"No," he says, "I'm a scholar. In scholarly circles we use the term 'activist' to demean someone." Then he says, "I'm an activist with evidence." But he adds, "When you try to publish a paper in The New England Journal of Medicine, you won't get published if you come off looking like you have an activist agenda. To publish in the medical community, you have to look like you don't care about the outcome."
"For Billy, it's not just about feeling bad for poor people," says Kevin Heslin, Cunningham's former student, now a researcher at Drew University. "Billy keeps an eye on the bottom line, which in the business of medical research is publishing." (To get tenure, Cunningham published 10 papers in two years — a level of productivity most academics could only dream of.) David Carlisle puts it this way: "For the first time in history, African-Americans in Billy's generation have had access to mainstream research capabilities." Cunningham is using this opportunity to show us that we need to understand minority communities to understand minority medical problems. And in fact, this approach is much more difficult than just saying minorities' problems stem from poverty.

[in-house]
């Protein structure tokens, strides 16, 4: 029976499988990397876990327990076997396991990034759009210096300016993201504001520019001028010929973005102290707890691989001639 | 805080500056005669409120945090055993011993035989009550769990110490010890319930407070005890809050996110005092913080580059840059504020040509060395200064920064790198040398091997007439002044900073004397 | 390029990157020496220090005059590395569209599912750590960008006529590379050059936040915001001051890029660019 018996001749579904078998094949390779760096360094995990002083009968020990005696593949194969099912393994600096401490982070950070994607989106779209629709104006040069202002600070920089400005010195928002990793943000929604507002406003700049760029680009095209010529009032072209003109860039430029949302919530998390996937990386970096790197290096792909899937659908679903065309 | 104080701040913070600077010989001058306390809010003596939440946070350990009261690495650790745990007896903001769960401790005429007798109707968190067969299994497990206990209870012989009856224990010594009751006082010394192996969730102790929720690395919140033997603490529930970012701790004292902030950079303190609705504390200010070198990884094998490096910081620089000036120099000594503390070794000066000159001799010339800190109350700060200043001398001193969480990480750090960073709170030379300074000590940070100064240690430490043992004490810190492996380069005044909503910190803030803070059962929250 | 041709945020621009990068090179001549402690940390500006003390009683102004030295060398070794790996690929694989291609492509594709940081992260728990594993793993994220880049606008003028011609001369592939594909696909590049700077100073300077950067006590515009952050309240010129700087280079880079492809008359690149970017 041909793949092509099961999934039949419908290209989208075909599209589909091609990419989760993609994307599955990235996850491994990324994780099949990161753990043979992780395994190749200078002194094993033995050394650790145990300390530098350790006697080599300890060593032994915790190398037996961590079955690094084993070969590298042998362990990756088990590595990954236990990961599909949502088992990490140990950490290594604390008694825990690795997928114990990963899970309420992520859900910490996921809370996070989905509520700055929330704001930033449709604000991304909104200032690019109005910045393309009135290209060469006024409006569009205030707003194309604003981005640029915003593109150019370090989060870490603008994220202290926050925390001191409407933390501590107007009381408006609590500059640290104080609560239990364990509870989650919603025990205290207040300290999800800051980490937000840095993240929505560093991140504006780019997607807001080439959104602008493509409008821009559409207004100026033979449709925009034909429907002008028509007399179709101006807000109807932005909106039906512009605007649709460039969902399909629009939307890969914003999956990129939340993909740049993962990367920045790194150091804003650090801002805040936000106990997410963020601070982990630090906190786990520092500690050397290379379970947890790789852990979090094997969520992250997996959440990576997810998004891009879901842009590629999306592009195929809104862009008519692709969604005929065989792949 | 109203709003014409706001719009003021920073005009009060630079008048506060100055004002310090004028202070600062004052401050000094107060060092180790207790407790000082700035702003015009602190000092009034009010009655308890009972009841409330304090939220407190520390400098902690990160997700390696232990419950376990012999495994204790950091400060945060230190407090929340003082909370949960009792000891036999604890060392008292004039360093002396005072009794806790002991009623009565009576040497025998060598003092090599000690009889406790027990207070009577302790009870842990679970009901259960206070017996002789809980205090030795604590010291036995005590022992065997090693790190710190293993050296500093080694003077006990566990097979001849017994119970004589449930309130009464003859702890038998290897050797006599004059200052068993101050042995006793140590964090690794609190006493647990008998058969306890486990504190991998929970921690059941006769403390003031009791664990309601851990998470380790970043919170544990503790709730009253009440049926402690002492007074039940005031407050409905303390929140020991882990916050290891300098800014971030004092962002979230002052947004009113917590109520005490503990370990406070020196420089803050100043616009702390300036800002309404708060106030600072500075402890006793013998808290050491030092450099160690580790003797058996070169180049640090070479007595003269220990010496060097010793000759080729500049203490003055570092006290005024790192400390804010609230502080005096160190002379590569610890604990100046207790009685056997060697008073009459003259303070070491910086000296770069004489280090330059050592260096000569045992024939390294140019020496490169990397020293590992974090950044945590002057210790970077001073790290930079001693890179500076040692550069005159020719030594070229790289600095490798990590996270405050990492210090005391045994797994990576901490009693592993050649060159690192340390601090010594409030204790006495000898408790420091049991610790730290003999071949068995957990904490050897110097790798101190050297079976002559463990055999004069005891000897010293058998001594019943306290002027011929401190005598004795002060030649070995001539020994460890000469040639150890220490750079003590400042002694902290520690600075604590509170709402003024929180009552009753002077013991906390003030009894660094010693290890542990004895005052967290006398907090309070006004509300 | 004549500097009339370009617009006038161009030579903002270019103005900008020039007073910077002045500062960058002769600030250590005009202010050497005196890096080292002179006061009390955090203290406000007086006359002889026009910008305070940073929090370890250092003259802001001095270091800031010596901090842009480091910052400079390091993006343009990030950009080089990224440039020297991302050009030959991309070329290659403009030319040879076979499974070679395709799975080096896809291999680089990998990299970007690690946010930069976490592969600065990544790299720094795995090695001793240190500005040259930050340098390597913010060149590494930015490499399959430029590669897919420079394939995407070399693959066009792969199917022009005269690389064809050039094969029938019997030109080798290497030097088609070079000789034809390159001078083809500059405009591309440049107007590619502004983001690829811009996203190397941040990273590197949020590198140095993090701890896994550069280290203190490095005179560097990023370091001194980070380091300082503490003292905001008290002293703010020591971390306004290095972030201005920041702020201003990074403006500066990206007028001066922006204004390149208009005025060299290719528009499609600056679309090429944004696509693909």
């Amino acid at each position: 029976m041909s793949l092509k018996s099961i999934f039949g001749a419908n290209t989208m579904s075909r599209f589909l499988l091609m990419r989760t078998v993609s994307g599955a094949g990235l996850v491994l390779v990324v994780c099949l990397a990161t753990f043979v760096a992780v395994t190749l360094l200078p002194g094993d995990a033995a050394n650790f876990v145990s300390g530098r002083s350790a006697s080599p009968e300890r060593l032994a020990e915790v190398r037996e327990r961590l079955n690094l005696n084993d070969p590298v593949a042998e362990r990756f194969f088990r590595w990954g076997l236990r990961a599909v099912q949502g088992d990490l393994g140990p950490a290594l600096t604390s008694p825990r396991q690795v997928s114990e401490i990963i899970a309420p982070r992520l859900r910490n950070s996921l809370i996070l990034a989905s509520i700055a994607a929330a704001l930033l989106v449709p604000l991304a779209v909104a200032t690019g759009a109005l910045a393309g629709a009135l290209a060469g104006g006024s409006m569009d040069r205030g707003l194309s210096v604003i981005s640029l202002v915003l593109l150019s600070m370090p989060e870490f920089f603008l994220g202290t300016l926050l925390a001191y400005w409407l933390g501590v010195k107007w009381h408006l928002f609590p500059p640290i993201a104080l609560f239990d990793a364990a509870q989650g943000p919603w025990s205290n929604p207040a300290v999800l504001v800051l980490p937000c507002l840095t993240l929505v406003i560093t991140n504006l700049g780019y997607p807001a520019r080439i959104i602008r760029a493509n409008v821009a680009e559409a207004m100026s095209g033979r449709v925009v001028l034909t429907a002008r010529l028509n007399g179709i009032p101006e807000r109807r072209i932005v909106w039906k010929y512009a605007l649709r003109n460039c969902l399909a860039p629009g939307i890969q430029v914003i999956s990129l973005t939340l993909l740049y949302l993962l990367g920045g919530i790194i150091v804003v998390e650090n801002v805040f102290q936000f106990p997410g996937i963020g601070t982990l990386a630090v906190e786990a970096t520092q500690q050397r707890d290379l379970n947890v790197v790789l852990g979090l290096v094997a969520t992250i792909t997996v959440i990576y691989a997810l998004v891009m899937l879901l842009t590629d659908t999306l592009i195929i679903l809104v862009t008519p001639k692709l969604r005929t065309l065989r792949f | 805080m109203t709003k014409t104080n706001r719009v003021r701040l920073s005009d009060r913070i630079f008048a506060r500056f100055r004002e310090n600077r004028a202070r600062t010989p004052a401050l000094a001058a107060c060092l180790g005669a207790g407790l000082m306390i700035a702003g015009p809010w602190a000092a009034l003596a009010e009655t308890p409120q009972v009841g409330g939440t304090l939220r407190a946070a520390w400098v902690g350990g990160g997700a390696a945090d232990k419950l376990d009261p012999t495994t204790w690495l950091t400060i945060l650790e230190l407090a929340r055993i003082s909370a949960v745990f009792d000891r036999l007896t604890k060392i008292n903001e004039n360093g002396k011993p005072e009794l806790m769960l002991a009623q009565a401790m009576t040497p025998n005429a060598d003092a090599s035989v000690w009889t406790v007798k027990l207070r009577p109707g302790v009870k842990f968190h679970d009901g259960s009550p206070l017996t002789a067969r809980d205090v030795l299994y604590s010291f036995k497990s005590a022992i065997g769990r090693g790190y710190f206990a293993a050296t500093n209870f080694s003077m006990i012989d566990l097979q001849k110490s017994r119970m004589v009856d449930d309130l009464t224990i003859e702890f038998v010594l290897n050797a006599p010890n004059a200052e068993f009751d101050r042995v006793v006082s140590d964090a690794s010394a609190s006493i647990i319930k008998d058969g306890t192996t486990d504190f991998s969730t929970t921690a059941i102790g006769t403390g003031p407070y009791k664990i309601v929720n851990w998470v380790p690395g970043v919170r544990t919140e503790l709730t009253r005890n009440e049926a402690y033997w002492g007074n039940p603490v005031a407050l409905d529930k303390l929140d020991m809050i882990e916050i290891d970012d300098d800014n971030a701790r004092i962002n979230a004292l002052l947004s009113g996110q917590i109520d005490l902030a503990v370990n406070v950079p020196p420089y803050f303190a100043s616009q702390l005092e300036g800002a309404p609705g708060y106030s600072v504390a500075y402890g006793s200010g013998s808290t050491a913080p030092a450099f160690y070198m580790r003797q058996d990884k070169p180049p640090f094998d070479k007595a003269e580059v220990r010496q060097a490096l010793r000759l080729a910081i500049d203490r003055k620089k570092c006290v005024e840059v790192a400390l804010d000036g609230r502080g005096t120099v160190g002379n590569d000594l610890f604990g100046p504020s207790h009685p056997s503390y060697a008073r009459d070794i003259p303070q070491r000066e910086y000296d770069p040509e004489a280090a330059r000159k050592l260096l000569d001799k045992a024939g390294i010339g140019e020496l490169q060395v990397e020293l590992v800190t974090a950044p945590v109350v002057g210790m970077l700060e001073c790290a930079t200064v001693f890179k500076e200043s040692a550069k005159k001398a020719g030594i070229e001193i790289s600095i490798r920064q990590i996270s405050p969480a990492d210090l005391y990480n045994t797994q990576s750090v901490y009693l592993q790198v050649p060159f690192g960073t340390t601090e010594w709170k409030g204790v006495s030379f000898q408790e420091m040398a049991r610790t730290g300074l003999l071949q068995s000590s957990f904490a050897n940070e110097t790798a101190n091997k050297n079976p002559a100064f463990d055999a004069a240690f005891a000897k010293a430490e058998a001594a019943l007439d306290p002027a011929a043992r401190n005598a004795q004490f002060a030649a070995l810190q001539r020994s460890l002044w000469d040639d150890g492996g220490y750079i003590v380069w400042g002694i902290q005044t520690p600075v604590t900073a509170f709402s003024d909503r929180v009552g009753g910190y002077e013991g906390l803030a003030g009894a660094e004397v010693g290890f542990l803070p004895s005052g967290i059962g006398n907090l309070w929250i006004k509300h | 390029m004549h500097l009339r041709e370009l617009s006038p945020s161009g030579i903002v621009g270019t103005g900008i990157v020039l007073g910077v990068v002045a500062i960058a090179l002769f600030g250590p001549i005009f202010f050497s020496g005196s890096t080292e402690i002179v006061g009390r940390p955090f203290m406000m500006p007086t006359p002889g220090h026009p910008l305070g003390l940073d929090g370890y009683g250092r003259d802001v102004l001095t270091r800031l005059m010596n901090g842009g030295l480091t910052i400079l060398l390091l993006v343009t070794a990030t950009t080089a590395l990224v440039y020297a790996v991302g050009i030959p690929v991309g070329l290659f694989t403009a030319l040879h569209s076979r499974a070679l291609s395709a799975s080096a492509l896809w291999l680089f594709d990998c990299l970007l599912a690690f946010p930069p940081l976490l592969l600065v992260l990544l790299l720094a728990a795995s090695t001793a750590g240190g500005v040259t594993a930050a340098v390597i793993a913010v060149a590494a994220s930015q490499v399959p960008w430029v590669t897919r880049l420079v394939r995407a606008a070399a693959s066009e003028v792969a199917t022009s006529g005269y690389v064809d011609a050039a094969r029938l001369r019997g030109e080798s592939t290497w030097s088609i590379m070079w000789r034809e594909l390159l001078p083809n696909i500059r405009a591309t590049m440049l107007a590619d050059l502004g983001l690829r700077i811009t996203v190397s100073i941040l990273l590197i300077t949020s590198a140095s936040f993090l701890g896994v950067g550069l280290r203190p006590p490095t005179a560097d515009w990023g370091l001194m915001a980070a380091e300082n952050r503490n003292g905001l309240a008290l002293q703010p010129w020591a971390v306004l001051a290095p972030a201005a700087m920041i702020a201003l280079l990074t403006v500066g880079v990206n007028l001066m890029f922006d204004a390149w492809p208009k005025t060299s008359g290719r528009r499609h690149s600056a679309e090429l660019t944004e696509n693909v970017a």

In the medical academy, African-American professors are rare. African-American professors who are published as widely as Cunningham are even more rare. He has pushed physicians to a new level of care. He has pushed policymakers to fund minority research in ways that were unthinkable before he started writing proposals. But he still has a long way to go. He is a new kind of physician in a new field, breaking ground in places most people never walk.
"This group at UCLA is revolutionary," Cunningham tells me at the end of one of our conversations. "We are activists investigating who we are."